“I remember hearing that on March 3, when the first Rajdhani pulled out of Howrah, many Eastern Railway employees had taken the day off and gone to Dankuni (in West Bengal), to see the train speed by. There is a bridge there under which the Rajdhani travelled and they wanted to get a feel of the speed from there,” recalls former financial commissioner of Indian Railways and a rail enthusiast, Sanjoy Mookerjee.
Rail historian and enthusiast Shubhabrata Chatterjee remembers looking at the train in wonder as a child even in the 1980s, more than a decade after it had been launched. With its dark glasses, shielding its luxurious interiors from prying eyes, it was a star.
Apparently, the train ‘s very exclusivity – and speed - had been points against it when it was being planned. In a feature published in the Outlook magazine on the 40th anniversary of the train, A.K. Banerji, part of the group at the Railways’ Research, Design and Standards Organisation (RDSO), which conceived and operationalised the Rajdhani in the late ‘60s, was quoted as saying, “Our team was not welcomed in many places.”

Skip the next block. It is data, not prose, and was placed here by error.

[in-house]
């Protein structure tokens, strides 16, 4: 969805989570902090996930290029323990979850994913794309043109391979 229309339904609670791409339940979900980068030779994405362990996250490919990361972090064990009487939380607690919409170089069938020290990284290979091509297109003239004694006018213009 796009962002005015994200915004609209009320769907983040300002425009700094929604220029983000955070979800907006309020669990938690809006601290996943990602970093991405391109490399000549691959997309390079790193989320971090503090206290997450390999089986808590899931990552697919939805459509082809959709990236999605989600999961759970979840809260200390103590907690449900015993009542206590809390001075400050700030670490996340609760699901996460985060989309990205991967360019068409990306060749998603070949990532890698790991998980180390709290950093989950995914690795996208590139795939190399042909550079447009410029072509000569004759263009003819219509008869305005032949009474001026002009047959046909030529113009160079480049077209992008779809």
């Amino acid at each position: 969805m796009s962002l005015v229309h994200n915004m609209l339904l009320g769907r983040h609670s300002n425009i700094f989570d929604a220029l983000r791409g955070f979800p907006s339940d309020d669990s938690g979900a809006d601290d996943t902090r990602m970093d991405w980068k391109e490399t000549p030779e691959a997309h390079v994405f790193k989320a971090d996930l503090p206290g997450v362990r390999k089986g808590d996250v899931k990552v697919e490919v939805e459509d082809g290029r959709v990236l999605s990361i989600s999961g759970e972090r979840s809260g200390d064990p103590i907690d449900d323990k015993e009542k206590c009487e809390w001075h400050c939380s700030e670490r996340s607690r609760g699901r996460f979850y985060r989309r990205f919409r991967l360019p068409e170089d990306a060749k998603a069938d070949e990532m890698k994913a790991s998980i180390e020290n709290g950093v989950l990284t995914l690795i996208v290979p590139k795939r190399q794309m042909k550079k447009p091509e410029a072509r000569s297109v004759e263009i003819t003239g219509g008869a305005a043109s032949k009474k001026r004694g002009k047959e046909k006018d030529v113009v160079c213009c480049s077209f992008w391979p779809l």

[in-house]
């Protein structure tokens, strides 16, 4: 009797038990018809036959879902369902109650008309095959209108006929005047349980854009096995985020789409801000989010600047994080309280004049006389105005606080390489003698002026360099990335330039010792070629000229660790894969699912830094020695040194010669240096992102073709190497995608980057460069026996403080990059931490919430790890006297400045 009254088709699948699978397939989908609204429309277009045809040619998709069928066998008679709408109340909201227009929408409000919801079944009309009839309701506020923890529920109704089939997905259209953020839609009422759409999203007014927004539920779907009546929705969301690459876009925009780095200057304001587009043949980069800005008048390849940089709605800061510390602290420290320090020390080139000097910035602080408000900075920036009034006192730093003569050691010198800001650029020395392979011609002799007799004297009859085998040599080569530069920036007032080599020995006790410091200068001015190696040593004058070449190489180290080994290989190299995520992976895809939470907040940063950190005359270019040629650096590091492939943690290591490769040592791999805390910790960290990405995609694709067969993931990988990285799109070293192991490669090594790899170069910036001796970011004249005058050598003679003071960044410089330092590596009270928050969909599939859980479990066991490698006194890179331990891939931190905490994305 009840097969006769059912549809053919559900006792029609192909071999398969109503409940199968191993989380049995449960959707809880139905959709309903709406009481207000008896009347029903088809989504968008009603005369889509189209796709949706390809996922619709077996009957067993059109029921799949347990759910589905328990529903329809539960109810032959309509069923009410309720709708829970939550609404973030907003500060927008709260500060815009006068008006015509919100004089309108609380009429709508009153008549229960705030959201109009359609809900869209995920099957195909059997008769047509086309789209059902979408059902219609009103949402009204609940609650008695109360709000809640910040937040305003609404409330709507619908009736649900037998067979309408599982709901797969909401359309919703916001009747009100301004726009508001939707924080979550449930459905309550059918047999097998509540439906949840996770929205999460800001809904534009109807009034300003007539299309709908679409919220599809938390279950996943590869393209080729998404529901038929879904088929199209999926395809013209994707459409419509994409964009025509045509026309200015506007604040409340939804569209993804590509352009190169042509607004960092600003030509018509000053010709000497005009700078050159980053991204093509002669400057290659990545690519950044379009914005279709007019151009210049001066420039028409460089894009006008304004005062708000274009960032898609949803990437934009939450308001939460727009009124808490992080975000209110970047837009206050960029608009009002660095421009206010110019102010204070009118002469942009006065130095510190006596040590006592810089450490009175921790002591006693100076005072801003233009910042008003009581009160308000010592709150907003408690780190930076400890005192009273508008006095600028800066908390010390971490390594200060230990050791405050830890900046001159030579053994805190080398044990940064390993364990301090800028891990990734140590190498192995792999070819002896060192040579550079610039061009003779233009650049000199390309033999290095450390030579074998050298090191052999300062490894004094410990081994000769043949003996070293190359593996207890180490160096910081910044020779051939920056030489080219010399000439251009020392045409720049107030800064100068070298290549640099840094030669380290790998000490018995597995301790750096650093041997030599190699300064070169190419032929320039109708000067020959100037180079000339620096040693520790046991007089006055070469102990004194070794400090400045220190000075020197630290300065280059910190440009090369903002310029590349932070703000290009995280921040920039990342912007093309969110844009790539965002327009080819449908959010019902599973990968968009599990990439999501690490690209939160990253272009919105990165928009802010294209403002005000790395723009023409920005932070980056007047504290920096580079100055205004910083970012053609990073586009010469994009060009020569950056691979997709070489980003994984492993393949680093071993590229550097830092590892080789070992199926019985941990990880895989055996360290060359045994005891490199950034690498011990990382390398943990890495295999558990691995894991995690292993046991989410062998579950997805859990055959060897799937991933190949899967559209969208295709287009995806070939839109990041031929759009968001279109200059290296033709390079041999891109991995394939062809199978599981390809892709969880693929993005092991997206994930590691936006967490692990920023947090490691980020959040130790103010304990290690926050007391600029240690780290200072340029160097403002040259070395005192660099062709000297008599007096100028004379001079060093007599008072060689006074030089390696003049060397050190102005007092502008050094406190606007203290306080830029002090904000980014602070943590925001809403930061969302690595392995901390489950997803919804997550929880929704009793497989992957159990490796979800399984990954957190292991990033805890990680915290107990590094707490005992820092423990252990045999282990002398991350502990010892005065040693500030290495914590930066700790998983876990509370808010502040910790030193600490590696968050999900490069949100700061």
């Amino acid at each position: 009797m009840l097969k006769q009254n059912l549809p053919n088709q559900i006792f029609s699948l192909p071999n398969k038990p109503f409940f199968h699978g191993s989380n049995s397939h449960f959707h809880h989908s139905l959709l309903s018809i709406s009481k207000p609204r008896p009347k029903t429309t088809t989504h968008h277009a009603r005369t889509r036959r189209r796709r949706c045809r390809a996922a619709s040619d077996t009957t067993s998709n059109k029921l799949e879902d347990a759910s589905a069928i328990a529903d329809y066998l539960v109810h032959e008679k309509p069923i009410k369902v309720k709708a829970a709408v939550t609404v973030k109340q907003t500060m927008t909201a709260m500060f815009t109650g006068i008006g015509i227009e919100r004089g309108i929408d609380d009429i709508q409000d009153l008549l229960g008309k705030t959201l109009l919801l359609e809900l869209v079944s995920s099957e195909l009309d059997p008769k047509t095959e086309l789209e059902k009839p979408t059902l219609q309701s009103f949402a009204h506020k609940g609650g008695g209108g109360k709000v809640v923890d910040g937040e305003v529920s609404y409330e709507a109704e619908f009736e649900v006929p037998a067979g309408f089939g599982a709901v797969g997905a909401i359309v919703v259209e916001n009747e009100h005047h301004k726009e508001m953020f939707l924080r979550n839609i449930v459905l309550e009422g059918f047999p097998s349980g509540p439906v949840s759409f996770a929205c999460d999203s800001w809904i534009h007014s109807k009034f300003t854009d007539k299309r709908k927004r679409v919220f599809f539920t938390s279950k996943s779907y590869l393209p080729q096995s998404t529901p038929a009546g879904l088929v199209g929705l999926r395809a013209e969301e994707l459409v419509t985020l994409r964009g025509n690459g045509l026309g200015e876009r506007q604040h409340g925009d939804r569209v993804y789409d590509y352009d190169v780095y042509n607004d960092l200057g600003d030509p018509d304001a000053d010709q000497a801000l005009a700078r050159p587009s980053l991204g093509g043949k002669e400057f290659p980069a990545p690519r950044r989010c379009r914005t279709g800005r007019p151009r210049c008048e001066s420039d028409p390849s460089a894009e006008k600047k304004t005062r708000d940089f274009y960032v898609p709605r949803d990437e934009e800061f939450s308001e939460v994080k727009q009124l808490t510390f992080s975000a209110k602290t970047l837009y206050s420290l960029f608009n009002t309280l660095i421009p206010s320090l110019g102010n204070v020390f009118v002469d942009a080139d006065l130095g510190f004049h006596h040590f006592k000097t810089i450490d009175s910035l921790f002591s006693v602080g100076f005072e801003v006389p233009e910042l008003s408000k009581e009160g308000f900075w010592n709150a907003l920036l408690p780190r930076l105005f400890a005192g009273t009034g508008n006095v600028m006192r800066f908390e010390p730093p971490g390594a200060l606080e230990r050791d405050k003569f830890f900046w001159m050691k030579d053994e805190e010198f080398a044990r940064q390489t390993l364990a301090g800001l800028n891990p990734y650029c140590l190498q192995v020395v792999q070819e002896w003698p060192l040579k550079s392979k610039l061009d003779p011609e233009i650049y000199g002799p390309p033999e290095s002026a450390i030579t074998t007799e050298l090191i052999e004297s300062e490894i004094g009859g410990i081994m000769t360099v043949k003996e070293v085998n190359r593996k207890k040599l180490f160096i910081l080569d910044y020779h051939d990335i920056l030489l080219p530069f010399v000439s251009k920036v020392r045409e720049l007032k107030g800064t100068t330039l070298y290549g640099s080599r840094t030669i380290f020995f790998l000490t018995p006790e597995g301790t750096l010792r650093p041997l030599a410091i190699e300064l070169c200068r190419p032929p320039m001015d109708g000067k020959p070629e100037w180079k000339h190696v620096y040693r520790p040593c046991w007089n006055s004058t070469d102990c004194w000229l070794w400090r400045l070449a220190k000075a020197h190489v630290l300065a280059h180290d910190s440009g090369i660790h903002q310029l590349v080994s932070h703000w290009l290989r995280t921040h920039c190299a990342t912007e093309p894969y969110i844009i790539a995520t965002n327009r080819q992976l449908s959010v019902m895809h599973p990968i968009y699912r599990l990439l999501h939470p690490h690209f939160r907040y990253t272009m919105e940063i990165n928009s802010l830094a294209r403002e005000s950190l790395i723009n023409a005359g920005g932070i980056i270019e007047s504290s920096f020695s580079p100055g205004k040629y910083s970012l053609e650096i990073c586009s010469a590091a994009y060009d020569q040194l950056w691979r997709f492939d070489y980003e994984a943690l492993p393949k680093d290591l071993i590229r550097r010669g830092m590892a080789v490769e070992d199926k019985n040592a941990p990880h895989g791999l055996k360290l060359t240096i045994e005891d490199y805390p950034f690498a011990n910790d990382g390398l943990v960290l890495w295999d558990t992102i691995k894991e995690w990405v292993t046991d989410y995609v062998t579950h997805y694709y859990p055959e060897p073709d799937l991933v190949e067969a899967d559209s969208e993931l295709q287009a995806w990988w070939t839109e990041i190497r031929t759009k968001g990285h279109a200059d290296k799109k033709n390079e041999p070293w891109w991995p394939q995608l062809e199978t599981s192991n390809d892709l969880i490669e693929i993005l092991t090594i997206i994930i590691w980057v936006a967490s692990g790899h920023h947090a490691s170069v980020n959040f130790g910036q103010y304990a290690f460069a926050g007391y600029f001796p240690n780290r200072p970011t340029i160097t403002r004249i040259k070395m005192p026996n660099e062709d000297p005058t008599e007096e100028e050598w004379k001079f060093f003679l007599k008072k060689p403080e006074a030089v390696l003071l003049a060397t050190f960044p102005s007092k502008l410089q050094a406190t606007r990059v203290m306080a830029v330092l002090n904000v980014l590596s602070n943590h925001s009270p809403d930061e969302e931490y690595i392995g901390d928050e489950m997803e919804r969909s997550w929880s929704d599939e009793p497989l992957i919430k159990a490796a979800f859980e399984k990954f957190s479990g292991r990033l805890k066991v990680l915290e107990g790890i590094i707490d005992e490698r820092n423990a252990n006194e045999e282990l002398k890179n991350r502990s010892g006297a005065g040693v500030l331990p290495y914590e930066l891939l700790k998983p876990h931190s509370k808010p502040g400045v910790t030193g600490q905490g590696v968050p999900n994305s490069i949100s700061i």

All such apprehensions were dispelled after the launch, though. The Rajdhani was a hit. “After Independence, if Indian railways got a brand internationally, it was through the Rajdhani.” says Mookerjee. “This was the second all air conditioned train – the first was the Airconditioned Express; it was fast and for the first time, food was included in the ticket.” Mookerjee’s own memories of travelling in the Rajdhani dates back to soon after the train was launched. “In those days. flying was not so common. In the Rajdhani we got that feel of travelling by air,” he says.
The ticket was like a folio, like air tickets back then. There was an image of the Qutub Minar on one side and the Howrah Bridge on the other. “Porters were not allowed inside the train,” recalls Debashis Chandra, group general manager (east zone), of the Indian Railway Catering and Tourism Corporation (IRCTC), whose father Ratan Chandra Chandra was the first catering manager of the Howrah Rajdhani. “Coach attendants escorted passengers to their seats, and carried the luggage either to the seats or to the luggage room attached to the vans.” Initially, there were just chair cars and sleeper vans and in the sleeper vans, each compartment had a pedal-operated wash basin and a small cupboard. “Music was played, and recordings of the news broadcast on AIR,” remembers Bose. “There was also a lounge for passengers to socialise.”